By Matt Rooney
New Jersey Democrats think they have Jon Bramnick’s number in this year’s LD21 Assembly contest. An old school Northeastern-type GOP’er, he’s unpopular with many Republican foot soldiers as of late for vocally criticizing Donald Trump; his refusal to support the president drew a third-party conservative challenge and, in a district with a new and growing Democrat registration advantage, the GOP Minority Leader’s battle for reelection is undeniably uphill.
But the Democrats’ primary attack line on Bramnick down the homestretch – that his law firm zealously defends those accused of sexual misconduct – isn’t just a lazy cheap shot and irrelevant to the big issues vexing our state’s taxpayers. It’s downright un-American. Yeah; I went there!
There was a time and place in our history when America’s most famous fictional lawyer wasn’t a TV character or Netflix creation but the decidedly less-sexy Atticus Finch, a plain spoken and stalwart small town attorney who, with little regard for his own safety or reputation, took on the case of a Southern black defendant in the pre-Civil Right era. He’s still considered one of American literature’s greatest heroes precisely because he took a huge risk for the Rule of Law.
Back in reality? At least until the hyper-partisan Kavanaugh hearings? There was an overwhelming consensus behind the time-tested and honored American principle that we’d rather let 1,000 guilty men go free than send one innocent man to jail. Since the founding of the United States, our nation’s justice system has been oriented against depriving citizens of life, liberty, and property without due process and, critically, an evidence based prosecution.
Bad people, good people, and all other people in between.
We occasionally argue about what due process means and/or demands, but the guiding goal never changed.
Finch and Kavanaugh present prominent, nearly universally-known examples of what I’m talking about. Every single day in this country, thousands of defense attorneys go to work in county seats and municipal courts and make prosecutors (the state) PROVE their cases – usually beyond a reasonable doubt, depending upon the charge – before restricting or obliterating a citizens’s rights. A few defense attorneys are scummy. Every profession has its bad apples. The vast majority (and I’ve known plenty) are hard-working, honest, dedicated professionals who believe that the Constitution and its Bill of Rights aren’t just a cumulative list of suggestions; it’s a sacred assembly of boundary markers which check the power of government and, most of the time, dramatically limits the risk of an innocent person losing their liberty.
After all: the men who wrote it fought a revolution PRECISELY for having endured a court system without these protections.
My all-time favorite historical example of this sort of courageous, important advocacy came about when our nation was still forming, when John Adams – the peerless patriot from Massachusetts and force behind American Independence at the Second Continental Congress – successfully defended the British soldiers accused of perpetrating the Boston Massacre.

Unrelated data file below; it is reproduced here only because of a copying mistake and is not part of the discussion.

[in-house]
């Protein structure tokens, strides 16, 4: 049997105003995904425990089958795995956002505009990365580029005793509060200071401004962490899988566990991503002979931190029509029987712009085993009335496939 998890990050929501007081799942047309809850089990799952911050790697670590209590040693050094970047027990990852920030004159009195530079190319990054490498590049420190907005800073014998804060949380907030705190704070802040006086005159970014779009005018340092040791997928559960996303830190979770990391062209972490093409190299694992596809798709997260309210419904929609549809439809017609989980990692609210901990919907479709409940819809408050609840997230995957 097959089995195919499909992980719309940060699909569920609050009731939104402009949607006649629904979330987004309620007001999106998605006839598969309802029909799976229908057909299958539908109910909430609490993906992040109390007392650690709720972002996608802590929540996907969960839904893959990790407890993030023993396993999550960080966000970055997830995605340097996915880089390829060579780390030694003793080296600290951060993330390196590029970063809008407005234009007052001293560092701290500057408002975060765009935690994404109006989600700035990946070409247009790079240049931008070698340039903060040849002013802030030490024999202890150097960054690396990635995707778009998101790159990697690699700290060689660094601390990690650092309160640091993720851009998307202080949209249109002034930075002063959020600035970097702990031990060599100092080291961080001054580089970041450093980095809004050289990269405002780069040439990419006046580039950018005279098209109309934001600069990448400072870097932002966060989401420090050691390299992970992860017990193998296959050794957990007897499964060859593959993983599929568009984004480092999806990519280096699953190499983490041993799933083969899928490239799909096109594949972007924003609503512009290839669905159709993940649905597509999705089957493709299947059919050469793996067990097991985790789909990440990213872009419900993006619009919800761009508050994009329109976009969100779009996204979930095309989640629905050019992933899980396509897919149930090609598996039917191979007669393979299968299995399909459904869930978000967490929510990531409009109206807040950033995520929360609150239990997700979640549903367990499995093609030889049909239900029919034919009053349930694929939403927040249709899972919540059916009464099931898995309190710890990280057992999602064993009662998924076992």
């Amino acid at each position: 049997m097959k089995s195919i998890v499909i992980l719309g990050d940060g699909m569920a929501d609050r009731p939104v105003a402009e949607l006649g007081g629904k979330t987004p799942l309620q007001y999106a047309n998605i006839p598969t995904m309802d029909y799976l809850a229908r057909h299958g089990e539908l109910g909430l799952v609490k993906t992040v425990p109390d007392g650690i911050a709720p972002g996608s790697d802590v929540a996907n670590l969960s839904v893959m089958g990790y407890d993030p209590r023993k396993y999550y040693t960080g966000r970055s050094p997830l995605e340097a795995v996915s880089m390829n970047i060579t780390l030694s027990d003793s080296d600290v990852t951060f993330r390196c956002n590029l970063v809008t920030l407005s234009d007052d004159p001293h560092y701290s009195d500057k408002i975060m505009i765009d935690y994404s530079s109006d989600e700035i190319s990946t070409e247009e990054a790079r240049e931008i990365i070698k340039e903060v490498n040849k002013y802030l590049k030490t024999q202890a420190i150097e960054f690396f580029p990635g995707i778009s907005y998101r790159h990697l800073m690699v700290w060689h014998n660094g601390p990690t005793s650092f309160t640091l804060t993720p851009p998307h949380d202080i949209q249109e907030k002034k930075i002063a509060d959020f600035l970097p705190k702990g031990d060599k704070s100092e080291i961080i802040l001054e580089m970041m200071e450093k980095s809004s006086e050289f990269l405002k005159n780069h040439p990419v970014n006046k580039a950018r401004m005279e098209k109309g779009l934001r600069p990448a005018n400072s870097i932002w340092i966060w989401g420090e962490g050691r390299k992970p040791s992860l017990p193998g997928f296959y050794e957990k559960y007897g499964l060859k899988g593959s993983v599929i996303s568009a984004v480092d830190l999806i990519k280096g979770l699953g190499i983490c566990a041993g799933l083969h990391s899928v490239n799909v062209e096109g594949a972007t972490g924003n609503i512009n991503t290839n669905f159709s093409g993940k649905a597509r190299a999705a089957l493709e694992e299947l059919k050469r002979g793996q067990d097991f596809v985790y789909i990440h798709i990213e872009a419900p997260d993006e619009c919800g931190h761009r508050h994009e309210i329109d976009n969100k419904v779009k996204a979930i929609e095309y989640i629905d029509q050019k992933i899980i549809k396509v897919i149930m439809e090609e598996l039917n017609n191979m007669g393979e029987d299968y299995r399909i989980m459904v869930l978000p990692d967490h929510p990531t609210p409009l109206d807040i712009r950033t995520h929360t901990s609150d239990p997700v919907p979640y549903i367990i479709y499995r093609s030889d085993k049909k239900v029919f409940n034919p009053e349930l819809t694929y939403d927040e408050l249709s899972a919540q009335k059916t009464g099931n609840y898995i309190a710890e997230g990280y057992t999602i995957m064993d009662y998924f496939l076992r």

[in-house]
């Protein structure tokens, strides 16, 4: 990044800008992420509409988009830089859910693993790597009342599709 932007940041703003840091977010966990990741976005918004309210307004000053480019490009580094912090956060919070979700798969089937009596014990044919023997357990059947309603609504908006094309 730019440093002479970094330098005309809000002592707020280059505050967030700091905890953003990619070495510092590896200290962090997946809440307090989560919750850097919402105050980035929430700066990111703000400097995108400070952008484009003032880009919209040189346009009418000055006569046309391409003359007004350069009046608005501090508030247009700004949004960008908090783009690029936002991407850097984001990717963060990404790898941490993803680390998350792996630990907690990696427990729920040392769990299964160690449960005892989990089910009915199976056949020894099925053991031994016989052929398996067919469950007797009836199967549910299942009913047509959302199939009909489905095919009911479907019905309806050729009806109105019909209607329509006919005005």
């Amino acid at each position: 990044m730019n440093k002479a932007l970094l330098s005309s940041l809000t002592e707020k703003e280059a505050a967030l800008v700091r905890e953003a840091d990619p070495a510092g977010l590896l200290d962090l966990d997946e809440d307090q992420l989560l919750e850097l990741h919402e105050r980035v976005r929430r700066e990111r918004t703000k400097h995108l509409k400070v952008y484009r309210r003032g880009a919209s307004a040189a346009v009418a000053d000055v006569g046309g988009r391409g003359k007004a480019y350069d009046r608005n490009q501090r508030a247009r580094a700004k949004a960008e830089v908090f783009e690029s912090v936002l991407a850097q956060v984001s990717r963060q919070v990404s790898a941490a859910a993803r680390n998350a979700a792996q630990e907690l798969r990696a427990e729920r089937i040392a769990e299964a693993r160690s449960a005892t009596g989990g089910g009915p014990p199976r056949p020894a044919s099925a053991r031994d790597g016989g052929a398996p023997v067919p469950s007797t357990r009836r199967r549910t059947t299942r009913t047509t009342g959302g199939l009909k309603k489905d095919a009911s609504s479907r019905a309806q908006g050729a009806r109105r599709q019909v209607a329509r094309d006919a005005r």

“The Part I took in Defence of Cptn. Preston and the Soldiers, procured me Anxiety, and Obloquy enough. It was, however, one of the most gallant, generous, manly and disinterested Actions of my whole Life, and one of the best Pieces of Service I ever rendered my Country,” the future president later explained. “Judgment of Death against those Soldiers would have been as foul a Stain upon this Country as the Executions of the Quakers or Witches, anciently. As the Evidence was, the Verdict of the Jury was exactly right.”
Bramnick’s law firm promises to represent its clients, investigate the case and discredit accusers. That last part is giving dishonest Bramnick opponents on the Left an open avenue of attack, and I’ll readily concede it’s not the best phrasing. But guess what? A criminal defense attorney with a shred of professional integrity and fealty to the Constitution couldn’t do anything less than challenge an accuser. Always with facts, yes, but aggressively and with a clear eye on helping the truth shine threw the mist.
No one has alleged that Assemblyman Bramnick and his firm do anything other than that.
We also need to ask what Bramnick’s critics prefer: state legislators who believe citizens charged with crimes are guilty until proven innocent? At least in the context of sexual assault? And if that’s true, then the media should demand Bramnick’s critics answer for the Murphy Administration’s lax handling of rape allegations in its own orbit.
So if you don’t want to vote for Bramnick because he’s a “RINO,” or you hate Trump and therefore all Republicans, or you don’t like him personally or his voting record historically… fine. That’s your right thanks to men like John Adams.
If you’re voting against him because his firm aggressively defends fellow citizens’ constitutional rights? It’s time to ask yourself if you understand the purpose of our constitutional system and, consequently, whether you should be voting at all until you do understand what our system is all about.